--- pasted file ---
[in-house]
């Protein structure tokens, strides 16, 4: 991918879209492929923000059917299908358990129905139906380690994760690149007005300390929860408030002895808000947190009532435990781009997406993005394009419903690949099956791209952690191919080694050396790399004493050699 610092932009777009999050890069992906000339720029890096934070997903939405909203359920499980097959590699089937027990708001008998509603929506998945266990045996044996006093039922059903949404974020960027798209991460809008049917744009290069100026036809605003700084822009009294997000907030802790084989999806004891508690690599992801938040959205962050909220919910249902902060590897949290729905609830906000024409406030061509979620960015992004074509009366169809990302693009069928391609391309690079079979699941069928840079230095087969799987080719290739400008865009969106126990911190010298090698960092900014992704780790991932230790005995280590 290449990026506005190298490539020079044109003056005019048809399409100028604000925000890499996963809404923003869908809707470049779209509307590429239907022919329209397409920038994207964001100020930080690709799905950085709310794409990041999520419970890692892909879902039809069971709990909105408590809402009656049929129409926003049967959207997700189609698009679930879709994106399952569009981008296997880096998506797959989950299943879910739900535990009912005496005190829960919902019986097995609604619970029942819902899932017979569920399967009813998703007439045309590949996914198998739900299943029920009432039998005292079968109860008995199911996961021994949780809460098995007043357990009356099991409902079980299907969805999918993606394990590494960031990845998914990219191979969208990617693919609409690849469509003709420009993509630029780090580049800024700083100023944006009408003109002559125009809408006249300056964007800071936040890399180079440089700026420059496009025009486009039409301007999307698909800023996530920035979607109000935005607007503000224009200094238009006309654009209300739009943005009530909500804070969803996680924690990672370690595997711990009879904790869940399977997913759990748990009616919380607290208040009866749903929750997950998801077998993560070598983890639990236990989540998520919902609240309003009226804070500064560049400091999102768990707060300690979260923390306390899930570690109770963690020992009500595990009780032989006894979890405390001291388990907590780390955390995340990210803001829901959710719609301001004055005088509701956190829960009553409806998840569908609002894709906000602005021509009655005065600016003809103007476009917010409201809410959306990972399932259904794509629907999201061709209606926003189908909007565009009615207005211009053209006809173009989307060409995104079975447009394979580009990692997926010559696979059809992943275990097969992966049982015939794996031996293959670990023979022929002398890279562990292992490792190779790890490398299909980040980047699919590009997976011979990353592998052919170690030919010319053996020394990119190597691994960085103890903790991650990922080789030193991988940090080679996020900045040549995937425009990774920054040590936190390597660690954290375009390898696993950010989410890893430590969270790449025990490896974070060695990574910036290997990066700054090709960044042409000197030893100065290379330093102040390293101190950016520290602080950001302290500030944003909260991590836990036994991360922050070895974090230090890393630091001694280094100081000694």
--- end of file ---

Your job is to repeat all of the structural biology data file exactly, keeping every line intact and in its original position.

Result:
[in-house]
């Protein structure tokens, strides 16, 4: 991918879209492929923000059917299908358990129905139906380690994760690149007005300390929860408030002895808000947190009532435990781009997406993005394009419903690949099956791209952690191919080694050396790399004493050699 610092932009777009999050890069992906000339720029890096934070997903939405909203359920499980097959590699089937027990708001008998509603929506998945266990045996044996006093039922059903949404974020960027798209991460809008049917744009290069100026036809605003700084822009009294997000907030802790084989999806004891508690690599992801938040959205962050909220919910249902902060590897949290729905609830906000024409406030061509979620960015992004074509009366169809990302693009069928391609391309690079079979699941069928840079230095087969799987080719290739400008865009969106126990911190010298090698960092900014992704780790991932230790005995280590 290449990026506005190298490539020079044109003056005019048809399409100028604000925000890499996963809404923003869908809707470049779209509307590429239907022919329209397409920038994207964001100020930080690709799905950085709310794409990041999520419970890692892909879902039809069971709990909105408590809402009656049929129409926003049967959207997700189609698009679930879709994106399952569009981008296997880096998506797959989950299943879910739900535990009912005496005190829960919902019986097995609604619970029942819902899932017979569920399967009813998703007439045309590949996914198998739900299943029920009432039998005292079968109860008995199911996961021994949780809460098995007043357990009356099991409902079980299907969805999918993606394990590494960031990845998914990219191979969208990617693919609409690849469509003709420009993509630029780090580049800024700083100023944006009408003109002559125009809408006249300056964007800071936040890399180079440089700026420059496009025009486009039409301007999307698909800023996530920035979607109000935005607007503000224009200094238009006309654009209300739009943005009530909500804070969803996680924690990672370690595997711990009879904790869940399977997913759990748990009616919380607290208040009866749903929750997950998801077998993560070598983890639990236990989540998520919902609240309003009226804070500064560049400091999102768990707060300690979260923390306390899930570690109770963690020992009500595990009780032989006894979890405390001291388990907590780390955390995340990210803001829901959710719609301001004055005088509701956190829960009553409806998840569908609002894709906000602005021509009655005065600016003809103007476009917010409201809410959306990972399932259904794509629907999201061709209606926003189908909007565009009615207005211009053209006809173009989307060409995104079975447009394979580009990692997926010559696979059809992943275990097969992966049982015939794996031996293959670990023979022929002398890279562990292992490792190779790890490398299909980040980047699919590009997976011979990353592998052919170690030919010319053996020394990119190597691994960085103890903790991650990922080789030193991988940090080679996020900045040549995937425009990774920054040590936190390597660690954290375009390898696993950010989410890893430590969270790449025990490896974070060695990574910036290997990066700054090709960044042409000197030893100065290379330093102040390293101190950016520290602080950001302290500030944003909260991590836990036994991360922050070895974090230090890393630091001694280094100081000694």